In keeping with a long-standing tradition of Asian elders passing down their stories to their children and grandchildren, Visual Communications, a Los Angeles-based Asian American media arts center, created Digital Histories, a project that provides Asian Pacific American older adults the unique opportunity to tell their stories — as directors of their own short films.
Since its creation in 2003, Digital Histories has provided a professional work environment for underserved, Asian Pacific American seniors to produce documentary projects focused on issues such as preserving family histories, coming to terms with a gay child and seniors loving and dating.
According to Visual Communications, the project’s goal has been for seniors to develop their own unique storytelling voices, educate viewers about California Asian Pacific American history and to illuminate how place helps shape identity and community.
This year, several of the project’s films accomplish just that, and are featured in Visual Communications 38th Los Angeles Asian Pacific Film Festival, which opened May 5 and runs through May 13.
Here’s a look at a few of the Digital Histories short films premiering at this year’s festival (Screening May 13, 5 p.m., at Tateuchi Democracy Forum, Japanese American National Museum):
‘The Fourth March’
Directed by Robert Shoji
“The Fourth March” tells the story of Steven Kiyoshi Kuromiya, a 21-year-old Japanese American activist who participated in what director Robert Shoji calls the lesser-known “Fourth March” with Dr. Martin Luther King Jr. after the famous three civil rights marches from Selma to Montgomery, Ala. in March 1965.
In the film, we learn that Kuromiya, who has roots in Monrovia, Calif., joined an earlier march in support of Black voter rights, but was beaten so badly by local police that he required 22 stitches in his head and was left soaked in his own blood down to his waist.
King called for another march in protest of the beating of Kuromiya and others. Shoji found historical photos showing King and Kuromiya marching together in protest of the police brutality and injustice those who were there suffered as peaceful protestors.
Shoji says this particular march has been “forgotten by time.” However, through his extensive research, he was able to find newspaper articles documenting that it actually happened. In a remarkable moment, Kuromiya’s voice is heard confirming that he was indeed there and was an active participant.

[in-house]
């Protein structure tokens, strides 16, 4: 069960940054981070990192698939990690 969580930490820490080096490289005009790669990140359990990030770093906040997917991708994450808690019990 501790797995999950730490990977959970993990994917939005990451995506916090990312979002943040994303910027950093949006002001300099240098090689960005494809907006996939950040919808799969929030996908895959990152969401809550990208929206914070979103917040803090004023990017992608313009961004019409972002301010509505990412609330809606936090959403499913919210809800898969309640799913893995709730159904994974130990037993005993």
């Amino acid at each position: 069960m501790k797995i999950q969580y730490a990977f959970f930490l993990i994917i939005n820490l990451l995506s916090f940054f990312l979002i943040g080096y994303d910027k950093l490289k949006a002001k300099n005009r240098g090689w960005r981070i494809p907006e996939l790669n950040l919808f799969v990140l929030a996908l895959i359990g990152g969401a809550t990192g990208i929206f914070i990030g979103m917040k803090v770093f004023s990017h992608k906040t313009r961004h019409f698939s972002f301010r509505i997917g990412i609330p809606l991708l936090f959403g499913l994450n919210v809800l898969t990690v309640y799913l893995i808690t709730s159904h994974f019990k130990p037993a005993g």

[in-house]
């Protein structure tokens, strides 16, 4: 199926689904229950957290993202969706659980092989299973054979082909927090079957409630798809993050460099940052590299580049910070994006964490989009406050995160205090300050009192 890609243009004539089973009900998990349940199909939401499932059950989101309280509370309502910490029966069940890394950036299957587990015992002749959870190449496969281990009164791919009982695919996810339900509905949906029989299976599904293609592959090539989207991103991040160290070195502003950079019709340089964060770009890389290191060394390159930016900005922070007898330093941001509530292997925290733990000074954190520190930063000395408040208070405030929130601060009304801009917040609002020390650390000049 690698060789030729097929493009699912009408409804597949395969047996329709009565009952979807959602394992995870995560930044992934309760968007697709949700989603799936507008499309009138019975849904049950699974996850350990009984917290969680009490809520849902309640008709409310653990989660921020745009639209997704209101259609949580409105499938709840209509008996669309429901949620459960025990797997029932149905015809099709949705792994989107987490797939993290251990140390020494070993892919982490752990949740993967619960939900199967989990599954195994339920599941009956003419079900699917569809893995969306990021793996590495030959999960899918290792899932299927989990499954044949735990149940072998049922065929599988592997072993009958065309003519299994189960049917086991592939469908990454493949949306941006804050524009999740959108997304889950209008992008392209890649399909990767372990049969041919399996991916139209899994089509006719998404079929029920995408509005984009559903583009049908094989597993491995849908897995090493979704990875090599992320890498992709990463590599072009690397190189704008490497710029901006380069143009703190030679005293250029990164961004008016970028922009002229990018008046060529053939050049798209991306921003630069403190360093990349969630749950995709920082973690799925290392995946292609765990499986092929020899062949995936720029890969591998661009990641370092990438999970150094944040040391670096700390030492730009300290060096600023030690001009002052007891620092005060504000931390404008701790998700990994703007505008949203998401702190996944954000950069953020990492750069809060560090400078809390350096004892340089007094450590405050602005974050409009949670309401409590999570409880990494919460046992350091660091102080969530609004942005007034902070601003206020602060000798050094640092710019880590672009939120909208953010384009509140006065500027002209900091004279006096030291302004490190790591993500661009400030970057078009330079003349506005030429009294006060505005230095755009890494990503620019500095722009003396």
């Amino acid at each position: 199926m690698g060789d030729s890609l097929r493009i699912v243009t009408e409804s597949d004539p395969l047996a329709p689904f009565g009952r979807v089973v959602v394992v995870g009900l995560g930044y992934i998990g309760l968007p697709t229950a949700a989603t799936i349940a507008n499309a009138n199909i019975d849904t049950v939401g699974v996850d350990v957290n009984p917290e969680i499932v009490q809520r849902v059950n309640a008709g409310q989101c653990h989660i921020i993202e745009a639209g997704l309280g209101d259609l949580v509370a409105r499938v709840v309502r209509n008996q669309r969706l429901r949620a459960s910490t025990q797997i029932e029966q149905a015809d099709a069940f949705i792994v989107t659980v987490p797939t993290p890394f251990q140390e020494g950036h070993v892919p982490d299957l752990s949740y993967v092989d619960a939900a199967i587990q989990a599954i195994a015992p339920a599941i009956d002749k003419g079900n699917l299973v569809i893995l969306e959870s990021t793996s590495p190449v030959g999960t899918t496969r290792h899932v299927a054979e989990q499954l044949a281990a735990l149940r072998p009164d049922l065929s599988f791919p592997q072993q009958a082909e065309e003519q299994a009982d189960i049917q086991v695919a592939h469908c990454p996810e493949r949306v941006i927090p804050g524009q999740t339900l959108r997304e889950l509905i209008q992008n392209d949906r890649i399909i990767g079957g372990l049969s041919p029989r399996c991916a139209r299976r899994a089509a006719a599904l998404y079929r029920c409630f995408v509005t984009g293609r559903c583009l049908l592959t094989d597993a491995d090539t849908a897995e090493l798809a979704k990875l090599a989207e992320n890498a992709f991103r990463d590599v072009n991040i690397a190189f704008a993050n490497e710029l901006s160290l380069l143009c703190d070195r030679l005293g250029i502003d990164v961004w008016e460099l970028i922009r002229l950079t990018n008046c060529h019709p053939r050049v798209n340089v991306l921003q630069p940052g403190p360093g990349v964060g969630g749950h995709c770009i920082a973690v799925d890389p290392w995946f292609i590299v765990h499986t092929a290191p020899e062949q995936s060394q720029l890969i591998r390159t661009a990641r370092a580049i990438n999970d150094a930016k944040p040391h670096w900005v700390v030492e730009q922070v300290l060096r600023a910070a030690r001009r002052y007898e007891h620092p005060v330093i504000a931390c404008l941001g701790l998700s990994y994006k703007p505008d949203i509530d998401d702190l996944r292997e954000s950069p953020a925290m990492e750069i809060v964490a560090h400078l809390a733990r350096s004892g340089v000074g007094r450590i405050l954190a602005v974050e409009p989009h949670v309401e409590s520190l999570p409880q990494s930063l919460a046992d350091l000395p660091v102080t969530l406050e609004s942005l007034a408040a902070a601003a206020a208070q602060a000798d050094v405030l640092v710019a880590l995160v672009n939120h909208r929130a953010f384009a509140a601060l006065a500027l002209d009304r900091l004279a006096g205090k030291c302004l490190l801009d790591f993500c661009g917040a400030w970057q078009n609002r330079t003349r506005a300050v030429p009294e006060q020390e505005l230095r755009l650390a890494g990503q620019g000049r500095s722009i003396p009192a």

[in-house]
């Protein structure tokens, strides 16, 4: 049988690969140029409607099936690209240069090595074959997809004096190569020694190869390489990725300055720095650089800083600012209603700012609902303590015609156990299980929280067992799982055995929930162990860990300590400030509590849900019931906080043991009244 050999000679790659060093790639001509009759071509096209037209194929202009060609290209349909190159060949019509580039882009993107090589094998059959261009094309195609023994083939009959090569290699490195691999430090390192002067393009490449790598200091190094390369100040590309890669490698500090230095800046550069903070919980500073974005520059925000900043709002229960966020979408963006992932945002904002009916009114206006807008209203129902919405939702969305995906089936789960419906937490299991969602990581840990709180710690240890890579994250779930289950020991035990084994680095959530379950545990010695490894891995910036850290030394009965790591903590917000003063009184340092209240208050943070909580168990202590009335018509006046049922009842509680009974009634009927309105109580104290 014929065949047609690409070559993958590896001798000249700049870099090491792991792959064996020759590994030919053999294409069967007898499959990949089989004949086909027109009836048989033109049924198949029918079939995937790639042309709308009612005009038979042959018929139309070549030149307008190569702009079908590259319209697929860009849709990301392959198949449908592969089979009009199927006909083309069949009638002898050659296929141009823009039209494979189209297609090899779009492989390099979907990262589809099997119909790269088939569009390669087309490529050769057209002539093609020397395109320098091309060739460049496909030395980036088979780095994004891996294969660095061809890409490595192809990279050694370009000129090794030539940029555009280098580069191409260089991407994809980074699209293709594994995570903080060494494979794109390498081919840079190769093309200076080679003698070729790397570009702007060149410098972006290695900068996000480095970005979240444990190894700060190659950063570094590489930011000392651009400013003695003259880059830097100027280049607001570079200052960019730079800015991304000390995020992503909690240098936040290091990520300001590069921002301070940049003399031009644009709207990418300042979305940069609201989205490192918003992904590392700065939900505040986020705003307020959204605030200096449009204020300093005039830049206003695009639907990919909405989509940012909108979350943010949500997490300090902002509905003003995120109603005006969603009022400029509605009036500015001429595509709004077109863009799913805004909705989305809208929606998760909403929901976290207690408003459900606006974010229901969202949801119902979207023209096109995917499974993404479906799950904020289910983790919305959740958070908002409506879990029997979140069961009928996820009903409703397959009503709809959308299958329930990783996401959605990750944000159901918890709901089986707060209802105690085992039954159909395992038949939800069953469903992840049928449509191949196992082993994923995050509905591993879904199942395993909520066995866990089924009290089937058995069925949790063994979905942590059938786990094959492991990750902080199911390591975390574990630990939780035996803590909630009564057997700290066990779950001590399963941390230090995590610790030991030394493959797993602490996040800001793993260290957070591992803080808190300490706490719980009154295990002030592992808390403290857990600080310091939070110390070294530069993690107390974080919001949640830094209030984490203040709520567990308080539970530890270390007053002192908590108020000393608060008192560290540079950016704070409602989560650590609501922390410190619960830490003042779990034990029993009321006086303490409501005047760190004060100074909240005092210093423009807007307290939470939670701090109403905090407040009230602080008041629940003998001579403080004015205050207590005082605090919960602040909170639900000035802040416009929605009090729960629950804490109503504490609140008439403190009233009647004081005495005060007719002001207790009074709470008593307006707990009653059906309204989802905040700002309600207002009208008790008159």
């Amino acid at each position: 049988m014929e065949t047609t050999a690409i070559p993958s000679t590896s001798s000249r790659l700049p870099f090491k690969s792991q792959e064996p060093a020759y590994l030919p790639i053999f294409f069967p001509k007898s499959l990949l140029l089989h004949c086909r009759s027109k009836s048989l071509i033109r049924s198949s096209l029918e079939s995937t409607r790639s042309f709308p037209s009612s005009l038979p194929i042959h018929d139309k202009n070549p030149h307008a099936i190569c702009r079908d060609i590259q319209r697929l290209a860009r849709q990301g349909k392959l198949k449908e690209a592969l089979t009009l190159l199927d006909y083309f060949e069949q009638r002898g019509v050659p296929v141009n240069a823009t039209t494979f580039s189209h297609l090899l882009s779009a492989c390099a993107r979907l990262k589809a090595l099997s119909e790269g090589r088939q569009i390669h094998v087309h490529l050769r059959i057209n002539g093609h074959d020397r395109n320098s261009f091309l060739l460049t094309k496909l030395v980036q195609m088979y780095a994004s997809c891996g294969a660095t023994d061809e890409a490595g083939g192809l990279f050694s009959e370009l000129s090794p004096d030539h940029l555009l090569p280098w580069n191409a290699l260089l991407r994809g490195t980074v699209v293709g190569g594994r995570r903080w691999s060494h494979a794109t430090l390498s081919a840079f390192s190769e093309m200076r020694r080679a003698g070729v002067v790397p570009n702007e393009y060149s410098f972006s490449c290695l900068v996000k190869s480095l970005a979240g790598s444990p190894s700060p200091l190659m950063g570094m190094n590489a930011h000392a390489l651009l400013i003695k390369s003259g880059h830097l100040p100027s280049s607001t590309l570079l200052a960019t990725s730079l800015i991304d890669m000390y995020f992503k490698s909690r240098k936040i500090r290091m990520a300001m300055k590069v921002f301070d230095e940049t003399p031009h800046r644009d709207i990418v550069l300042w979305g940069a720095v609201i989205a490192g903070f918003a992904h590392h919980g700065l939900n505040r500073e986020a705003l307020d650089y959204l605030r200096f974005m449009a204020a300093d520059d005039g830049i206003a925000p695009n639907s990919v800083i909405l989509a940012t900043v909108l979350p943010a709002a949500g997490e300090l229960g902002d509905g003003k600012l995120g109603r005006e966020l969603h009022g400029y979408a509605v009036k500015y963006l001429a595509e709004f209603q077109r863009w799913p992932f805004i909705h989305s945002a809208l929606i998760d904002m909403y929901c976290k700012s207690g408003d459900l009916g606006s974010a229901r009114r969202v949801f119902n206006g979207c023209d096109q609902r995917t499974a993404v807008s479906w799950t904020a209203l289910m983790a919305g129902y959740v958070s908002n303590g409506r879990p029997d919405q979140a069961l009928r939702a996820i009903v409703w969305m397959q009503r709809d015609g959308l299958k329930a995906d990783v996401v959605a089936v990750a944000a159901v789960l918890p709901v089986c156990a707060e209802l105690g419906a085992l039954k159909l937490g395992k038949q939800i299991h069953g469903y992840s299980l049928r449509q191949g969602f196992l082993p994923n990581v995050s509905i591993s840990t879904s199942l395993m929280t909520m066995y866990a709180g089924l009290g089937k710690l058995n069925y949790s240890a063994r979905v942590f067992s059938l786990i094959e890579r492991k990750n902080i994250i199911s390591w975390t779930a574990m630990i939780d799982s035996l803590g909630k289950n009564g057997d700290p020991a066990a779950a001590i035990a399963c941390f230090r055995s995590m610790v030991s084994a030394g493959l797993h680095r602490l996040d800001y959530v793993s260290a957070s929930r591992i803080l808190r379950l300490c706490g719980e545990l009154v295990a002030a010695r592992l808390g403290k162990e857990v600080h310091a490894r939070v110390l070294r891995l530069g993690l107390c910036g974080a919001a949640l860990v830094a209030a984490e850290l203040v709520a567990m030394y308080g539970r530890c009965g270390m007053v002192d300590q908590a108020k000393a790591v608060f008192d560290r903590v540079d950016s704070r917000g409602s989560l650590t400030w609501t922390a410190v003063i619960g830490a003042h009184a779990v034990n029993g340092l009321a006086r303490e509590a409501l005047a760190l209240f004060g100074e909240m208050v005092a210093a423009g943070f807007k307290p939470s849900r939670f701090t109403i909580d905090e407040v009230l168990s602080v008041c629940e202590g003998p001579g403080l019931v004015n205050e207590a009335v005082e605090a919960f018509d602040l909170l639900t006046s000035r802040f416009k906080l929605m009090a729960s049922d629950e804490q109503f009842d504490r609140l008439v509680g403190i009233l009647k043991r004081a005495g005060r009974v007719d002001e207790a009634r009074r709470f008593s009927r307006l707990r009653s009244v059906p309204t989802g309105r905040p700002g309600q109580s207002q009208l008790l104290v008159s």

Since the film is less than 10 minutes long, there are many questions that go unanswered. At the end of the film, however, Shoji offers this insight into Kuromiya.
“He fought for causes he believed in regardless of the personal consequences,” said Shoji. “If Kiyoshi were alive today, his advice to us would be to follow your own heart, and to act on your own convictions.”
‘Honor, Recognition, And Respect’
Directed by George Wada
Armed with a 48-star American flag, Johnny Gogo, a Santa Clara judge of Guamanian descent, embarks on a journey to honor those remaining survivors of America’s concentration camps who were imprisoned during World War II for being of Japanese descent without due justice.
By having camp survivors sign the 48-star flag — the same type of flag that flew above all 10 camps — “Honor, Recognition, and Respect” by George Wada shows how one American can not only honor Japanese Americans, but also provide them an opportunity to share their stories, pay tribute to family members no longer living and most importantly, give them a sense of healing by having them sign their names on their country’s flag, despite what their country did to them.
What started with one American flag has grown to five completed flags with more than 1,000 signatures. Signers include the late Secretary Norman Mineta, former Rep. Mike Honda and everyday community members who may not be as well-known, but who stepped up and proudly signed as well.
At the end of the film, Gogo reveals that his project is continuing with a sixth flag, and he will be visiting several other cities to collect more signatures.
‘Fun On 4 Strings’
Directed by Frances Ito
“Fun on 4 Strings” shows how a large group of APA seniors can bring aloha and joy to elders in nursing homes as well as friendship and camaraderie among themselves — all by jamming on their ukulele.
Directed by Frances Ito, who is also a member of the Hui Aloha Na Makana ‘ukulele group, the film tells its story through photos of the group performing at nursing homes and other special events throughout Southern California. Since most of the performances were pre-COVID-19, Ito also remembers four members who have passed away during the pandemic.
These remembrances, in combination with a Hawaiian song playing in the background, gives this film the same feeling of fun and Aloha that the group conveys through their ‘ukulele, and shows that despite their losses, their friendships and love of music sees them through, day by day, and on every Monday, rain or shine.
For more information about the Los Angeles Asian Pacific American Film Festival, including to purchase tickets, visit https://festival.vcmedia.org/2022.